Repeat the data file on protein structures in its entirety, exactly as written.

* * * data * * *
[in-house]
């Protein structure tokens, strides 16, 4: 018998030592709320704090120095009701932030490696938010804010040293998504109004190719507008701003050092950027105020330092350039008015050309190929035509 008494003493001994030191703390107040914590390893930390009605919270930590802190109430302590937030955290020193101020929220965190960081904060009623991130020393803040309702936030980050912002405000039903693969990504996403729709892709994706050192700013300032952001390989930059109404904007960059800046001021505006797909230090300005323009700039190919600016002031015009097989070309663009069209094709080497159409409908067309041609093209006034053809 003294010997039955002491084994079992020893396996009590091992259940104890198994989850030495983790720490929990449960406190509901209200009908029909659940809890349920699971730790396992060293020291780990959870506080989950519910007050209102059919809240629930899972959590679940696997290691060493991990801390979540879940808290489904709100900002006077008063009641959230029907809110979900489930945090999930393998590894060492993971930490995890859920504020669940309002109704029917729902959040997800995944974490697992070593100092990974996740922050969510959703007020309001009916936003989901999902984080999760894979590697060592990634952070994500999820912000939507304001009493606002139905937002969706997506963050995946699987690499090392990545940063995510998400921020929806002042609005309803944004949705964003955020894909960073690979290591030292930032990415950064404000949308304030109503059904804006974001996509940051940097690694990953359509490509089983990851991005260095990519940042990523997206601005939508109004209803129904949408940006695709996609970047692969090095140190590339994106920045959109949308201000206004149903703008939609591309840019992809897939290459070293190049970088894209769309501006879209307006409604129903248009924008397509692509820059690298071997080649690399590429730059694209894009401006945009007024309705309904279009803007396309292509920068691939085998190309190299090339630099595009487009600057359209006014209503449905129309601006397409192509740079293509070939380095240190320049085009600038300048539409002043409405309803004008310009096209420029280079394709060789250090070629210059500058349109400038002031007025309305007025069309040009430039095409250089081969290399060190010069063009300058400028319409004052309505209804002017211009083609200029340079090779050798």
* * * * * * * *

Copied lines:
[in-house]
């Protein structure tokens, strides 16, 4: 018998030592709320704090120095009701932030490696938010804010040293998504109004190719507008701003050092950027105020330092350039008015050309190929035509 008494003493001994030191703390107040914590390893930390009605919270930590802190109430302590937030955290020193101020929220965190960081904060009623991130020393803040309702936030980050912002405000039903693969990504996403729709892709994706050192700013300032952001390989930059109404904007960059800046001021505006797909230090300005323009700039190919600016002031015009097989070309663009069209094709080497159409409908067309041609093209006034053809 003294010997039955002491084994079992020893396996009590091992259940104890198994989850030495983790720490929990449960406190509901209200009908029909659940809890349920699971730790396992060293020291780990959870506080989950519910007050209102059919809240629930899972959590679940696997290691060493991990801390979540879940808290489904709100900002006077008063009641959230029907809110979900489930945090999930393998590894060492993971930490995890859920504020669940309002109704029917729902959040997800995944974490697992070593100092990974996740922050969510959703007020309001009916936003989901999902984080999760894979590697060592990634952070994500999820912000939507304001009493606002139905937002969706997506963050995946699987690499090392990545940063995510998400921020929806002042609005309803944004949705964003955020894909960073690979290591030292930032990415950064404000949308304030109503059904804006974001996509940051940097690694990953359509490509089983990851991005260095990519940042990523997206601005939508109004209803129904949408940006695709996609970047692969090095140190590339994106920045959109949308201000206004149903703008939609591309840019992809897939290459070293190049970088894209769309501006879209307006409604129903248009924008397509692509820059690298071997080649690399590429730059694209894009401006945009007024309705309904279009803007396309292509920068691939085998190309190299090339630099595009487009600057359209006014209503449905129309601006397409192509740079293509070939380095240190320049085009600038300048539409002043409405309803004008310009096209420029280079394709060789250090070629210059500058349109400038002031007025309305007025069309040009430039095409250089081969290399060190010069063009300058400028319409004052309505209804002017211009083609200029340079090779050798």